Lawmaker says government-funded lobbying should end

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DENVER -- It is perhaps the most important thing state lawmakers do -- decide how Colorado’s tax money is spent.

It impacts roads, schools and just about every other part of public life.

And that is why one lawmaker is sounding the alarm, upset that taxpayer money is being spent on what he refers to as taxpayer-funded lobbyists.

“I found out that it was anywhere between $7 (million) to $9 million,” said Rep. Janak Joshi, R-Colorado Springs. “I have always wondered why does government need a lobbyist? That doesn’t make sense. It’s a waste of taxpayer money,"

A document by the nonpartisan Legislative Council details how much is spent by various government agencies. The Secretary of State’s office spends around $50,000 a year, the Department of Human Services spends $160,000 and the Governor’s office spends $431,000.

Joshi believes that money would be better spent elsewhere, and that elected and appointed officials should not “outsource” the job they were sent to do.

“We are here to serve the people of Colorado,” Joshi said.

The Governor's office declined an interview request but Gov. John Hickenlooper was asked about the expense at a recent news conference.

“The way I look at it is somebody has to educate everybody  -- especially with term limits there is so much turnover among lawmakers,” Hickenlooper said. “I need them coming over here all the time."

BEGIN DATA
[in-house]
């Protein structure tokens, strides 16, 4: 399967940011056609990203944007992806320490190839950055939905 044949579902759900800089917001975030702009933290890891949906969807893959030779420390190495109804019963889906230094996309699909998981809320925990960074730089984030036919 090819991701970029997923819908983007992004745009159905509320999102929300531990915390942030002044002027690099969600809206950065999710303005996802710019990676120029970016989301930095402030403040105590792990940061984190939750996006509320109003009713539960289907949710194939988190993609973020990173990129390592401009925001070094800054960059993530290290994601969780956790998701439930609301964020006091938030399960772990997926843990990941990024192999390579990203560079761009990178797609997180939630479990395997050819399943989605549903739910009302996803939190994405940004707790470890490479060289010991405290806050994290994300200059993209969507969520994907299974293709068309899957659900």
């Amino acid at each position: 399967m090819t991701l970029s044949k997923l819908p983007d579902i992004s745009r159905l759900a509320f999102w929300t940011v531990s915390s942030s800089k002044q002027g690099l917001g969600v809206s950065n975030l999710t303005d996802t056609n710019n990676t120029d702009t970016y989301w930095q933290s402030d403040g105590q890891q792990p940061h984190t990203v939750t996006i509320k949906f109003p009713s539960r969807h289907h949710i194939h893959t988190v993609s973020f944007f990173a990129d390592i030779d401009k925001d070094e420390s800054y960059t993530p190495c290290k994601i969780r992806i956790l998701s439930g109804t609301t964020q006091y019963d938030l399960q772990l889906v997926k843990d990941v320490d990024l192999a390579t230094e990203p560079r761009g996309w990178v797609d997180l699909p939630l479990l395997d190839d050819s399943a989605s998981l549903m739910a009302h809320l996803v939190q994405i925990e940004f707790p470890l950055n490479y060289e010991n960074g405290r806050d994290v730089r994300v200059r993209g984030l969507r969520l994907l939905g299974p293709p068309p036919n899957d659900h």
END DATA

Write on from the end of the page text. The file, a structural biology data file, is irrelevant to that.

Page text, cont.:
Hickenlooper later seemed to make light of the question by answering another question by saying “I haven’t sat down and had my lobbyist lobby me on this issue yet. Just kidding.”

Kathy Green, the governor's spokeswoman, refuted the Legislative Council’s report and said the actual figure the Governor's office spent was closer to $200,000. Green also said the governor doesn’t hire “lobbyists” but instead a legislative liason staff.

“If it walks like a duck and quacks like a duck it must be a duck,” Joshi said in response.

This past legislative session introduced a bill that would have cut the amount of lobbying expenses in half in state government. It failed.

“I think every dollar counts,” Joshi said, promising to bring up the legislation again next year.

In addition to lobbyist spending, Joshi is also determined to crack down on membership fees that government organizations pay to join. He said millions are spent to join various chamber of commerce organizations.

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